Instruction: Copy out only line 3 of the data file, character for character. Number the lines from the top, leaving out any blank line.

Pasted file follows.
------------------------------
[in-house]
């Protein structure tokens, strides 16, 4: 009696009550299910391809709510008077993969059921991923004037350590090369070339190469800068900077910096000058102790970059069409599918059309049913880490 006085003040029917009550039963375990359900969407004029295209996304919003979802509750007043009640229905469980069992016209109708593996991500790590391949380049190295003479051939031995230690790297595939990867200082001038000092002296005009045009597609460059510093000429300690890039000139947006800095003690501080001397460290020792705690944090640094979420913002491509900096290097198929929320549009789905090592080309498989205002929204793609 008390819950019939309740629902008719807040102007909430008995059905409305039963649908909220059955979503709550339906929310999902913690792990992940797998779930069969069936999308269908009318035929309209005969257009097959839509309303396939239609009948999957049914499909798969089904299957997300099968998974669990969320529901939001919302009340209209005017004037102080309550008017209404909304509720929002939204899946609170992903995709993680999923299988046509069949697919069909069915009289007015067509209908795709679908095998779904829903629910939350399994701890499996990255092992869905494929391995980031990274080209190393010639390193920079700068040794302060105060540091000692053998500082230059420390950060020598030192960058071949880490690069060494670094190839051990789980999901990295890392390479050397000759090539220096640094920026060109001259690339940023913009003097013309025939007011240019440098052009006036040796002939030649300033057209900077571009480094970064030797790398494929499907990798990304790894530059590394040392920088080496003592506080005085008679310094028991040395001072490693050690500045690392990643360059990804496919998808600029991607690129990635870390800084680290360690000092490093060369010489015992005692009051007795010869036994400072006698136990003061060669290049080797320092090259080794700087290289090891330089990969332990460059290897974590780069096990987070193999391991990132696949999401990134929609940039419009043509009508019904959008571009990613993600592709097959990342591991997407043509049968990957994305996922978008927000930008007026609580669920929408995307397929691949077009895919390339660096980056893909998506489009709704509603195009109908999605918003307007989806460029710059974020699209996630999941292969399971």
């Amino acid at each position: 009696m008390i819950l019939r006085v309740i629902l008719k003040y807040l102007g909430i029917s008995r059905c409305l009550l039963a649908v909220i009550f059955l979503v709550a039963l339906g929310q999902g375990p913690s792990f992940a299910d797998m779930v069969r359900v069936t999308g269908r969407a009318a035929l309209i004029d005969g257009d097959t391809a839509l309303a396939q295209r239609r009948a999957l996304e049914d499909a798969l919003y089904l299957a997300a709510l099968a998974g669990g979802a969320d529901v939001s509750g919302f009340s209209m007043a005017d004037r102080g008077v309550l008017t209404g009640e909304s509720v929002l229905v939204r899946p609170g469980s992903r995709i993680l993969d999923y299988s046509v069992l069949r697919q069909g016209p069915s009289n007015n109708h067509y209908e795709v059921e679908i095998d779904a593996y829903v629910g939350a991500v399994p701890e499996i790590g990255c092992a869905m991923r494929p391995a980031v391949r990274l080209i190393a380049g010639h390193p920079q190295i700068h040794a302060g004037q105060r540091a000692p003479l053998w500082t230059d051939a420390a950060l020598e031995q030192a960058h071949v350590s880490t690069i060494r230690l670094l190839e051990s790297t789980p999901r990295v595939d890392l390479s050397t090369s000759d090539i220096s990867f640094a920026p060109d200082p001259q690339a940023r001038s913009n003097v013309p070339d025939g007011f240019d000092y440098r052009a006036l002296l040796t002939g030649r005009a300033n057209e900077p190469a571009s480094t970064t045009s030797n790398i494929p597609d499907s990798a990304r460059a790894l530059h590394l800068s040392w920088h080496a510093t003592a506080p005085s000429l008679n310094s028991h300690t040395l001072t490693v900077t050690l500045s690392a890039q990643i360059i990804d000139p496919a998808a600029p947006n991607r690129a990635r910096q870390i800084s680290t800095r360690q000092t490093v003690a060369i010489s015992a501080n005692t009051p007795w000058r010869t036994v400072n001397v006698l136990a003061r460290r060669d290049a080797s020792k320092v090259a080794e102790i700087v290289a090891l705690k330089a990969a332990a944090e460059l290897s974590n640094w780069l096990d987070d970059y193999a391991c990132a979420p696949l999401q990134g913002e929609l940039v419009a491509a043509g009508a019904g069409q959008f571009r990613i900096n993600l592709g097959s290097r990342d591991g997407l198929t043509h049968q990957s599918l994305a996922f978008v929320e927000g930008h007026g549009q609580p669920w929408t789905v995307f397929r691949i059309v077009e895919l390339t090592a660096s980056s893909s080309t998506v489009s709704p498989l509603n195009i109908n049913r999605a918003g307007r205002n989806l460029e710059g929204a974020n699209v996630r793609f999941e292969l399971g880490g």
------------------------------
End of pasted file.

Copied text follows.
């Amino acid at each position: 009696m008390i819950l019939r006085v309740i629902l008719k003040y807040l102007g909430i029917s008995r059905c409305l009550l039963a649908v909220i009550f059955l979503v709550a039963l339906g929310q999902g375990p913690s792990f992940a299910d797998m779930v069969r359900v069936t999308g269908r969407a009318a035929l309209i004029d005969g257009d097959t391809a839509l309303a396939q295209r239609r009948a999957l996304e049914d499909a798969l919003y089904l299957a997300a709510l099968a998974g669990g979802a969320d529901v939001s509750g919302f009340s209209m007043a005017d004037r102080g008077v309550l008017t209404g009640e909304s509720v929002l229905v939204r899946p609170g469980s992903r995709i993680l993969d999923y299988s046509v069992l069949r697919q069909g016209p069915s009289n007015n109708h067509y209908e795709v059921e679908i095998d779904a593996y829903v629910g939350a991500v399994p701890e499996i790590g990255c092992a869905m991923r494929p391995a980031v391949r990274l080209i190393a380049g010639h390193p920079q190295i700068h040794a302060g004037q105060r540091a000692p003479l053998w500082t230059d051939a420390a950060l020598e031995q030192a960058h071949v350590s880490t690069i060494r230690l670094l190839e051990s790297t789980p999901r990295v595939d890392l390479s050397t090369s000759d090539i220096s990867f640094a920026p060109d200082p001259q690339a940023r001038s913009n003097v013309p070339d025939g007011f240019d000092y440098r052009a006036l002296l040796t002939g030649r005009a300033n057209e900077p190469a571009s480094t970064t045009s030797n790398i494929p597609d499907s990798a990304r460059a790894l530059h590394l800068s040392w920088h080496a510093t003592a506080p005085s000429l008679n310094s028991h300690t040395l001072t490693v900077t050690l500045s690392a890039q990643i360059i990804d000139p496919a998808a600029p947006n991607r690129a990635r910096q870390i800084s680290t800095r360690q000092t490093v003690a060369i010489s015992a501080n005692t009051p007795w000058r010869t036994v400072n001397v006698l136990a003061r460290r060669d290049a080797s020792k320092v090259a080794e102790i700087v290289a090891l705690k330089a990969a332990a944090e460059l290897s974590n640094w780069l096990d987070d970059y193999a391991c990132a979420p696949l999401q990134g913002e929609l940039v419009a491509a043509g009508a019904g069409q959008f571009r990613i900096n993600l592709g097959s290097r990342d591991g997407l198929t043509h049968q990957s599918l994305a996922f978008v929320e927000g930008h007026g549009q609580p669920w929408t789905v995307f397929r691949i059309v077009e895919l390339t090592a660096s980056s893909s080309t998506v489009s709704p498989l509603n195009i109908n049913r999605a918003g307007r205002n989806l460029e710059g929204a974020n699209v996630r793609f999941e292969l399971g880490g």